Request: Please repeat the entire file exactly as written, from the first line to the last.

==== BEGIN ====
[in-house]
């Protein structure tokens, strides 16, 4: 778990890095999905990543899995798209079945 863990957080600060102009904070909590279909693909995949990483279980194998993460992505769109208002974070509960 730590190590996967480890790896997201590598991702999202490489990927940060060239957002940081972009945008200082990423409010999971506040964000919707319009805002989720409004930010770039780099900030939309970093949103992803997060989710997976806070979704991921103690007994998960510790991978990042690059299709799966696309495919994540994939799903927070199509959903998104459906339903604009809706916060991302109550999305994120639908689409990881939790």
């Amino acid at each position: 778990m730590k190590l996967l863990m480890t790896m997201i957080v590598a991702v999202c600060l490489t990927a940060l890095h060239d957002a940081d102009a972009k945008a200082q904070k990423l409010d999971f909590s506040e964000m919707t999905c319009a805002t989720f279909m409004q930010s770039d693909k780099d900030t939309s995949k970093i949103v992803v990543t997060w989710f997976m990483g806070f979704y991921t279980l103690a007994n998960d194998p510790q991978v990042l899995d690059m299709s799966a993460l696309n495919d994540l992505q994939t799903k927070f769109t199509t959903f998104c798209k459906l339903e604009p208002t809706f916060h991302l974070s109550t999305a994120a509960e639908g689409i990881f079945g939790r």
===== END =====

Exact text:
[in-house]
């Protein structure tokens, strides 16, 4: 778990890095999905990543899995798209079945 863990957080600060102009904070909590279909693909995949990483279980194998993460992505769109208002974070509960 730590190590996967480890790896997201590598991702999202490489990927940060060239957002940081972009945008200082990423409010999971506040964000919707319009805002989720409004930010770039780099900030939309970093949103992803997060989710997976806070979704991921103690007994998960510790991978990042690059299709799966696309495919994540994939799903927070199509959903998104459906339903604009809706916060991302109550999305994120639908689409990881939790």
């Amino acid at each position: 778990m730590k190590l996967l863990m480890t790896m997201i957080v590598a991702v999202c600060l490489t990927a940060l890095h060239d957002a940081d102009a972009k945008a200082q904070k990423l409010d999971f909590s506040e964000m919707t999905c319009a805002t989720f279909m409004q930010s770039d693909k780099d900030t939309s995949k970093i949103v992803v990543t997060w989710f997976m990483g806070f979704y991921t279980l103690a007994n998960d194998p510790q991978v990042l899995d690059m299709s799966a993460l696309n495919d994540l992505q994939t799903k927070f769109t199509t959903f998104c798209k459906l339903e604009p208002t809706f916060h991302l974070s109550t999305a994120a509960e639908g689409i990881f079945g939790r």